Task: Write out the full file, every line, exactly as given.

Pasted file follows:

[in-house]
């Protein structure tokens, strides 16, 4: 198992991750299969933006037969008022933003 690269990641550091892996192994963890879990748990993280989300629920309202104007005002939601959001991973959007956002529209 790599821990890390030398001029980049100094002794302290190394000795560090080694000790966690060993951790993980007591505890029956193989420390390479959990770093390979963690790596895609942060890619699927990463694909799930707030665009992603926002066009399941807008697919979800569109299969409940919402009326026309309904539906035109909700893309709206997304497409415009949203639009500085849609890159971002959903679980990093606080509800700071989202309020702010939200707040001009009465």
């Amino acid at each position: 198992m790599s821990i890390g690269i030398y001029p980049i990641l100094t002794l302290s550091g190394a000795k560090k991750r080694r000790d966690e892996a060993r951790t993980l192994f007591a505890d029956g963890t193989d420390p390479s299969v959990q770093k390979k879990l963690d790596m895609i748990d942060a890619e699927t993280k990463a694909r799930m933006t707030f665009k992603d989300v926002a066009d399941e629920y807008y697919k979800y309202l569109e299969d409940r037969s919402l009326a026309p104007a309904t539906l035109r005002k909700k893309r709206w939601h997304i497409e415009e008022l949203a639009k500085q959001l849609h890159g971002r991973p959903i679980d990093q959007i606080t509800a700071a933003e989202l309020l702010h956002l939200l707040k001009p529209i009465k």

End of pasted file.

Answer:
[in-house]
């Protein structure tokens, strides 16, 4: 198992991750299969933006037969008022933003 690269990641550091892996192994963890879990748990993280989300629920309202104007005002939601959001991973959007956002529209 790599821990890390030398001029980049100094002794302290190394000795560090080694000790966690060993951790993980007591505890029956193989420390390479959990770093390979963690790596895609942060890619699927990463694909799930707030665009992603926002066009399941807008697919979800569109299969409940919402009326026309309904539906035109909700893309709206997304497409415009949203639009500085849609890159971002959903679980990093606080509800700071989202309020702010939200707040001009009465």
């Amino acid at each position: 198992m790599s821990i890390g690269i030398y001029p980049i990641l100094t002794l302290s550091g190394a000795k560090k991750r080694r000790d966690e892996a060993r951790t993980l192994f007591a505890d029956g963890t193989d420390p390479s299969v959990q770093k390979k879990l963690d790596m895609i748990d942060a890619e699927t993280k990463a694909r799930m933006t707030f665009k992603d989300v926002a066009d399941e629920y807008y697919k979800y309202l569109e299969d409940r037969s919402l009326a026309p104007a309904t539906l035109r005002k909700k893309r709206w939601h997304i497409e415009e008022l949203a639009k500085q959001l849609h890159g971002r991973p959903i679980d990093q959007i606080t509800a700071a933003e989202l309020l702010h956002l939200l707040k001009p529209i009465k």